This content mentions death or bereavement, anxiety and depression, which some people may find triggering.
We’ve come a long way in public mental health in recent years. Part of the ground that we have covered – towards making a difference in how mental health problems are perceived and how people with lived experience can be supported – is because of our concentrated efforts to tackle the stigma of ill health.
The language that we use is fundamental to that. We have managed, as a society, to move away from stigmatising and discriminatory terms like 'mental', 'maniac' and 'madman'. But what about 'murderer'?
Last night’s BBC Panorama programme 'A prescription for murder?' has unhelpfully triggered the same discussion again. The programme went, at length, to investigate some cases of people who have committed homicides and attempted to explore a causal link between mental health problems and SSRI medication.
Selective serotonin reuptake inhibitors (SSRIs) are a type of widely prescribed drug aiming to decrease symptoms of anxiety and depression by increasing the levels of serotonin in the brain (serotonin is a chemical messenger that transfers signals between neural cells and the brain). The programme provided case studies and interviews with families of victims and clinicians.
Unfortunately, those of us working in public health know that relying on individual case studies to draw generalised conclusions is poor practice. In fact, we dedicate our careers to building the evidence base that will help us make good – both clinical and non-clinical – decisions and recommendations.
So what does the evidence tell us?
Most past observational studies or reviews of randomised controlled trials have been inconclusive. Some of these studies have reported outcomes such as hostility and aggression, but have not shown that this would translate into harder outcomes, like violence.
In a 2015 Swedish study, the largest of its kind, researchers examined data from more than 850,000 individuals with linked data from prescriptions and crime databases. They found that for about 80% of people who were prescribed SSRIs, there was no clear association with violent crime. Their use, though, resulted in an increased risk for violent behaviours among young people aged 15 to 24 years.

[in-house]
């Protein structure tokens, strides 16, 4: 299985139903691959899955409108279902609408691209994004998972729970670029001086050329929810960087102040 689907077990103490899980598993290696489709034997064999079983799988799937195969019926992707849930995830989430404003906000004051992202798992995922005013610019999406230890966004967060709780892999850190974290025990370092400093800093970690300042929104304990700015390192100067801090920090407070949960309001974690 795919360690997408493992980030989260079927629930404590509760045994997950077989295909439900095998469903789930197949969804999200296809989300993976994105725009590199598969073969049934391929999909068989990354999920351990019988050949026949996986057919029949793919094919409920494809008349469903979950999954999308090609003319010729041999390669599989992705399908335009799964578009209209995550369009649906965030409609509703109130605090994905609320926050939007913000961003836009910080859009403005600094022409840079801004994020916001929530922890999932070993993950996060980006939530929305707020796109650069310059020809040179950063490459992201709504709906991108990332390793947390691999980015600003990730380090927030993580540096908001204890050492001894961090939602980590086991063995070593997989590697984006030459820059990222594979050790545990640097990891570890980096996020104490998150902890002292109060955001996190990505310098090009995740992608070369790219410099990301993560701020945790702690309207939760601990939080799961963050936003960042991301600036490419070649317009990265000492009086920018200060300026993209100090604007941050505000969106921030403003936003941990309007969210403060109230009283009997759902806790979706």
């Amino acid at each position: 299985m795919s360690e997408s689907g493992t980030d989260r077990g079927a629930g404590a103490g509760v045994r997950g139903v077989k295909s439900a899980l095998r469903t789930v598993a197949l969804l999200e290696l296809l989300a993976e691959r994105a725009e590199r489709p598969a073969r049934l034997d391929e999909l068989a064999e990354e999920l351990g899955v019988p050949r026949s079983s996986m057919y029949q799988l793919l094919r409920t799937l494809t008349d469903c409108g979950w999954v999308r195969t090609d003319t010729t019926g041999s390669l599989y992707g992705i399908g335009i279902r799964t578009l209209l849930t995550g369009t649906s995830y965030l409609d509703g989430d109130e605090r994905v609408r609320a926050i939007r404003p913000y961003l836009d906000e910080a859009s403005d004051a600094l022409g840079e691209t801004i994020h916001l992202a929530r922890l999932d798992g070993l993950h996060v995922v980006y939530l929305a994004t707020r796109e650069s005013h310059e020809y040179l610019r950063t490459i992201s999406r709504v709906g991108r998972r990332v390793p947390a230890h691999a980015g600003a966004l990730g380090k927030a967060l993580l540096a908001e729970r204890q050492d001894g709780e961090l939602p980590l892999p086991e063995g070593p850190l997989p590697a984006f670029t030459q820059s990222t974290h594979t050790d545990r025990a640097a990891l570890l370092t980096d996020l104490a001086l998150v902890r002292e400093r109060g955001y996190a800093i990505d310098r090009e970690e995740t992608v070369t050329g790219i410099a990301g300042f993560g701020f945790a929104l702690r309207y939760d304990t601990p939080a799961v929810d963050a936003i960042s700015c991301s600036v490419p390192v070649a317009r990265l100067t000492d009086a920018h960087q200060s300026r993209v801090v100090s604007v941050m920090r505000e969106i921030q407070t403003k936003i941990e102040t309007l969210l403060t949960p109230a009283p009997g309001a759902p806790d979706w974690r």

However, when attempting to interpret this finding, the researchers added that this is not a conclusion that should be taken out of context. Young people sometimes withdraw from medication and this leads to side effects. Also, in the study, a lot of young people received sub-therapeutic doses (i.e. not adequate), and hence may have developed symptoms due to that.
In addition, when some younger people start taking this medication, they feel better and may start misusing alcohol, which we know can lead to aggressive behaviour. Thus, in essence, the best available evidence tells us to be very careful with the prescription and patterns of use of anti-depressants in adolescents. This is largely the case for any prescribed medication.
In countries like the UK and the US, almost 1 in 10 people receive an anti-depressant. In such large populations, patterns of adverse effects of that seriousness are almost always evident in the data that are routinely collected and analysed. To the best of our knowledge, psychosis is a very rare side effect of anti-depressive medication, and only an incredibly small sub-percentage of those developing such symptoms may become violent.
The problem with programmes like 'A prescription for murder?' is that they contribute to sustaining a conversation that presents people experiencing mental health problems as violent and dangerous. And such portrayals in the media can be powerful in shaping the thinking of viewers. Over a third of the wider public think that people with mental health problem are likely to be violent.
Contrary to this popular belief, recent studies have shown that the rates of homicides committed by people diagnosed with mental health problems have remained reasonably stable since the 1990s. In fact, people with severe symptoms are much more likely to be the victims, rather than the perpetrators, of violent crimes, and the vast majority of violent crimes, including homicides, are not committed by people who have mental health problems.
While the programme attempted to use appropriate language where possible, encouraged the open publication of pharmaceutical data and included advice to viewers to not stop any medication, it overall begged the question: why do we need programmes themed and framed like this? Who would actually benefit from watching?
Surely, topics only peripherally mentioned, like gun availability and violence in the United States, are more urgent public health concerns. With nearly two-thirds of us have experienced a mental health problem in our lifetime, it’s time we shift all our focus and efforts to the real public mental health challenges of inequalities and prevention. Oh, and to ditch one more M-word.
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A-Z Topic: Medication for mental health problems
Your doctor may offer you medication to treat your mental illness. Medication can significantly improve your symptoms, although you may experience side effects.
Blog: Why the language we use to describe mental health matters
It is perhaps not surprising that an area of health that has been so systematically stigmatised for so many decades has historically settled for a discriminatory lexicon. Generations of people have grown up in societies that found terms like “psycho”, “schizo”, “loonie” and “crazy” perfectly acceptable.